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The Appraised Value Came in Lower - How to Explain it to Your Client

One of the biggest challenges mortgage specialists and brokers face is having to explain to a client why the appraised value of their property does not meet the client’s expectations. This is especially true for refinances and even more true where neighbourhood housing values are fluctuating wildly.

Considering that a home is where a client spends most of their time, where some raise family, where the house is usually a major portion of the client’s retirement and is normally one of the biggest sources of their pride, it isn’t surprising that lower than expected valuations can be taken personally.

As a mortgage professional, it’s difficult to have to explain to a client why the value did not come in. Below are some hints and tips that my help:

  1. Real estate professionals focus on maximizing the potential price of the home (even when just giving an opinion) whereas lenders expect appraisers to demonstrate significant historic evidence to support an appraised value. Realtors look forward and Appraisers look back. That is an important distinction because there is not one lender in Canada that will allow an Appraisal to use existing MLS or live listed properties….it must always be sold properties or ones with non-conditional offers on them.
    1. When a house down the street is listed for more money, it doesn’t matter to the appraiser. They can’t use that property in the appraisal report unless it has a firm offer on it; OR
    2. The comparable properties used in the report must have recently sold.
  2. Appraisers must always use the most current comparable properties when completing the Direct Comparison Approach on the appraisal report. How old ”comparables” can be depends on the lender.
    1. Some lenders require comparables be no more than 60 days old. Others allow them to be as much as 6 months old.
    2. While the amount of time differs from one lender to another, appraisers are mandated to select the most current comparable properties. This is quite noticeable when there have been sudden shifts in the housing market. In February of 2020, there were many homes listed for sale in the GTA at escalating values. By April that number had shrunk considerably, and some neighbourhood valuations were negatively impacted. Appraisers were required to use potentially lower values in April rather than the previously higher values in February because that’s what Lenders expect. This is know as “Current Marketability.”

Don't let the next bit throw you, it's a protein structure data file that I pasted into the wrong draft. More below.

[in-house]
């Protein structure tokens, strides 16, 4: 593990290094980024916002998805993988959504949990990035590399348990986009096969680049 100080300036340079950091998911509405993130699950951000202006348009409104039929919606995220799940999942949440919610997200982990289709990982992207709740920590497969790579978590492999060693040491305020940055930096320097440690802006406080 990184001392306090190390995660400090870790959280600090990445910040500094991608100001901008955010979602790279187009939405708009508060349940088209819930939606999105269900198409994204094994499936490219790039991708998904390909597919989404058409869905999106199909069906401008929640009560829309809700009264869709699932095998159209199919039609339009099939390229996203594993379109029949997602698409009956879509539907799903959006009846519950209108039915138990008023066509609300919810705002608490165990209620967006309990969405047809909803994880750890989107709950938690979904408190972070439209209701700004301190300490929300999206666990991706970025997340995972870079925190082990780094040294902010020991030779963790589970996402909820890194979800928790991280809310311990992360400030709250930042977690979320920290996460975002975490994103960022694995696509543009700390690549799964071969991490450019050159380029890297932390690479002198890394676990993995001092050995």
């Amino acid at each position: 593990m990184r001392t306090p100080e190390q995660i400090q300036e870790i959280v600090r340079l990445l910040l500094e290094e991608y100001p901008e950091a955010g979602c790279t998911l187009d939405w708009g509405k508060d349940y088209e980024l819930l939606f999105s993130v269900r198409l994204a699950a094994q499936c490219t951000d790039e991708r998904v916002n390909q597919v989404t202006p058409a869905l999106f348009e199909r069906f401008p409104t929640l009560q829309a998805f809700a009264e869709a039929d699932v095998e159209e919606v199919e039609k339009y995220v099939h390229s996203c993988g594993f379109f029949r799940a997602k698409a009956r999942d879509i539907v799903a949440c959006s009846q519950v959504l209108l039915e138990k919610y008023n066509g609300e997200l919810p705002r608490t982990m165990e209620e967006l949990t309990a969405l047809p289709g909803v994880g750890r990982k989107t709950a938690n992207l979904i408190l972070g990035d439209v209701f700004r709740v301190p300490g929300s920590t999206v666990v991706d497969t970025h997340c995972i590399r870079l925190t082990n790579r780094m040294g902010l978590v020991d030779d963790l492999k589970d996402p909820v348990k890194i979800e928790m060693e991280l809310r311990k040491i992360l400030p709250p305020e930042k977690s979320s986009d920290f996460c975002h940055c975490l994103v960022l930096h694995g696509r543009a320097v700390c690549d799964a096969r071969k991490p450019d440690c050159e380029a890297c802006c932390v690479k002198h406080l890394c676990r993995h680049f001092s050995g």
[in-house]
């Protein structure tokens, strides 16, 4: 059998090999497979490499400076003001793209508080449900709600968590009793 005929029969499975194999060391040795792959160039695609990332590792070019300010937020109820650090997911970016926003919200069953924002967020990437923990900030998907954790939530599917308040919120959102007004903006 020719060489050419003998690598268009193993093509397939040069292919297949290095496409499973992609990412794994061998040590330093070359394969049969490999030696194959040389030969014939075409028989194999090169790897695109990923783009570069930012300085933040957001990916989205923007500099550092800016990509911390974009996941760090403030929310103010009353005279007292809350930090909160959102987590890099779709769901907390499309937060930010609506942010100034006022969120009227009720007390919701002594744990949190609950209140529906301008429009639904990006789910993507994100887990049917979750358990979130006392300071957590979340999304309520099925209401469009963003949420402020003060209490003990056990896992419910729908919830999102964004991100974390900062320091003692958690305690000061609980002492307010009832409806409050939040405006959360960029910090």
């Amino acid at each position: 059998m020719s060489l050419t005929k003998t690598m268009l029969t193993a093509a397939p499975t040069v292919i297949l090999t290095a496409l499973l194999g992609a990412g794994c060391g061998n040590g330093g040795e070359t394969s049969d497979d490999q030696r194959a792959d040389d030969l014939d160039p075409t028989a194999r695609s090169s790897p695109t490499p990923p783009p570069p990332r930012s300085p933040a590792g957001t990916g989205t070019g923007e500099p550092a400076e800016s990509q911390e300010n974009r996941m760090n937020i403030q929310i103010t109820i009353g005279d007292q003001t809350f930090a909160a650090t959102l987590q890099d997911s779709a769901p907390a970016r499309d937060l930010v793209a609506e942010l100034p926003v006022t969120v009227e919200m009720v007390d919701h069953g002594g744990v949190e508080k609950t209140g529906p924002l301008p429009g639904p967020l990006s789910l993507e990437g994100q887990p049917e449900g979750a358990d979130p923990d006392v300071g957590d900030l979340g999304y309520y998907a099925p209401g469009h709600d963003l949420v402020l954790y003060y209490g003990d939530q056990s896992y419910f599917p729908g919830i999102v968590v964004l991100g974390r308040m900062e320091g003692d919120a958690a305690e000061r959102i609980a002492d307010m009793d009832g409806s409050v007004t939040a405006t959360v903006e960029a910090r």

3. Appraisers cannot use homes of a different nature when completing the Direct Comparison Approach on the appraisal report. A bungalow cannot be compared to a duplex, a duplex cannot be compared to a triplex etc. etc. Also, homes may be the same size but still can’t be used for the Direct Comparison. Consider, a bungalow built in 1960, 1000 square feet, situated beside a railway track that has never been refurbished cannot be compared to a bungalow built 2 weeks ago, 1000 square feet, higher end finishing’s and on waterfront.
  4. Lenders will only allow properties to be compared when they are similar in quality as well. One way to measure this is using the Gross Adjustments % for each comparable. The normal adjustments threshold is 15%-25% depending on the lender.
  5. Appraisers must use properties in the same neighbourhood that exhibit similar characteristics. For example, in Toronto you may see $500,0000 homes on one block, and $2,000,000 on another block on the other side of the street. Similar locations but different neighbourhood characteristics, values, and marketability.
  6. Home Improvements do not always pay off. If a homeowner spends $100,000 in upgrades, this does not automatically mean the value of the house has gone up $100,000. In many cases the upgrades bring the quality of finishes to market average. At the other end of the scale, the improvements are substantially superior to the neighbourhood and appraisers may have difficulty finding similar comparable properties to use in the report. We recommend homeowners get appraisals on their properties “as if” the renovation has been completed. This will give them a good idea what it will appraise at when completed.

As you see, there are many reasons why a home may not appraise at the expected value. As someone who regularly funded over $70 million in mortgages, I know how important it is to provide as accurate a value as possible in the mortgage application sent to lenders. It improves your funding ratios, your compensation, and client satisfaction. And I always found it frustrating when the expected value was way off base. It was a waste of everyone's time.

We recently hosted a webinar that gave some tips on how to best leverage technologies that most brokers have access to. Among the tips are to make sure the comparable properties used in the AVM are “like” the subject property. Using Google Street View (or Google Earth for rural) to get an idea how similar the properties are, and only use those when making estimates. Contact me if you'd like the link to the video.

WHAT NOW?

Ok, so you've got a property that didn't come in at the value you may have expected. All is not lost. There are several options that might still be a good fit for the customer. A 2nd mortgage, or a 1st with a different lender that will give you a higher LTV might work. Some companies offer a secured visa card at an LTV that might work for your client. 

myBrokerBee.com is a good source for alternative financing should you find yourself in this situation and not sure where to go next. 

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